Patrick is moved to action by a similar sense of menace, though he hardly has the same recourse. Where Nic’s resolve leads him to torture Patrick and, in an especially awful decision, to use Patrick’s wife as an object lesson in proper submission, Patrick recognizes at last not only his personal losses (which are profound), but also apartheid’s systemic hopelessness. He decides, at last, to become the enemy he never was, training in Mozambique with a coterie of other appalled, despairing, and increasingly mobilized ANC fighters. The camera closes on their hardening bodies and grim faces as they train, chant, and focus. Each is assigned a new name—Patrick, owing to his suggestions concerning tactical explosives at the refinery, becomes “Hot Stuff.” Marching in rhythm to the question, “Are you ready to die?”, they pronounce their ready answer. They too must protect their own.
Catch a Fire is sincere and suitably painful, with its doubled focus on Patrick’s transition (based on a true story, with Chamusso appearing with Luke during the closing credits) and Nic’s descent into doubt illustrating the ways that such stories and fates are inextricably intertwined. One recurring image is especially haunting, as Nic watches his victim/villain in his cell by way of a monitor: “What kind of a man are you?” asks Patrick, his face agonized and bewildered. That would be the central question for all involved, those deemed terrorists and those who see themselves as anti.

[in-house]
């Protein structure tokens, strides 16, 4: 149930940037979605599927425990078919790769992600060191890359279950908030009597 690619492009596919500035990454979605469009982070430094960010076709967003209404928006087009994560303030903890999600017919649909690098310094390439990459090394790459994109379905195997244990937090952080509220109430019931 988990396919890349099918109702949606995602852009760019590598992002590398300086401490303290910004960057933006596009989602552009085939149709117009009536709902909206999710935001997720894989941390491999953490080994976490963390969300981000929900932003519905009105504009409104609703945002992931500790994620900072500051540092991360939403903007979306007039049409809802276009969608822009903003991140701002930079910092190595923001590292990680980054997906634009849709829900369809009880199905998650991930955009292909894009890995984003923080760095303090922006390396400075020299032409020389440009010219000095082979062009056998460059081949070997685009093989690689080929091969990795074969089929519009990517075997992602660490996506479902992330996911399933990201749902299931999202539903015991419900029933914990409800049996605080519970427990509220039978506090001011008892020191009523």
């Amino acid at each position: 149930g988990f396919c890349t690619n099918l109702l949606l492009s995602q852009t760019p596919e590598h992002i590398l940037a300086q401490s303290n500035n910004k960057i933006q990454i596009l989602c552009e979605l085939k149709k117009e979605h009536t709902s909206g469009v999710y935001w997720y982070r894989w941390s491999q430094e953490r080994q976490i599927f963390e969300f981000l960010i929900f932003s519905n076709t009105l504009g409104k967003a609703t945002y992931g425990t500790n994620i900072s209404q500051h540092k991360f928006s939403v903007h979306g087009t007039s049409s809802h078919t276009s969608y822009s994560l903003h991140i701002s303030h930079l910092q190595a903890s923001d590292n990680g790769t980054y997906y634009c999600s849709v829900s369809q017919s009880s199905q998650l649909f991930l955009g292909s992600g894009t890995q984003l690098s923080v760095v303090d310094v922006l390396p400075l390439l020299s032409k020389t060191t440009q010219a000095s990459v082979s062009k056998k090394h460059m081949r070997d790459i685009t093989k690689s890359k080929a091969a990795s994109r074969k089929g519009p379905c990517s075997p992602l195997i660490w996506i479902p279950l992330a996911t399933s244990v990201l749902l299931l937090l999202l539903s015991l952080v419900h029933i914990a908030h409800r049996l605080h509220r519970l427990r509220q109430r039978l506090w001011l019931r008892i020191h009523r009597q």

Today’s context complicates such “deeming.” While Nic imagines his cause to be correct, the movie judges him for precisely such conviction. Many years after their initial confrontation (and Patrick’s incarceration in the prison that also housed Nelson Mandela), Nic appears as an object of Patrick’s gaze, an old man, broken and alone. The sighting allows another, unnecessary instance of Patrick’s moral superiority, part of an awkward quick-trot through recent history to remind viewers of the eventual fate of apartheid and, by allusion only, the crucial work of South Africa’s Truth and Reconciliation Commission.
Specifically, you might recall by way of Patrick’s non-violence in this scene and his own life’s turns (the film notes that the real life Chamusso now runs a home for some 80 orphans) that the Commission rejected the concept of vengeance, and instead sought a means to move on. While this “political thriller” features plenty of action and reaction, it also leads to a kind of transcendent and yet also immediate, very earthly peace, as Derek Luke and Patrick Chamusso share the screen under the closing credits. It’s almost a strange moment, and yet its strangeness dislocates the pretty coherence of the movie’s plot, gesturing toward an unlikely reconciliation of fiction and fact, hope and possibility. Surely, such reconciliation lies beyond those deemed “terrorists” today. But the film does imagine it, briefly and outside its own story of a “damned nation.”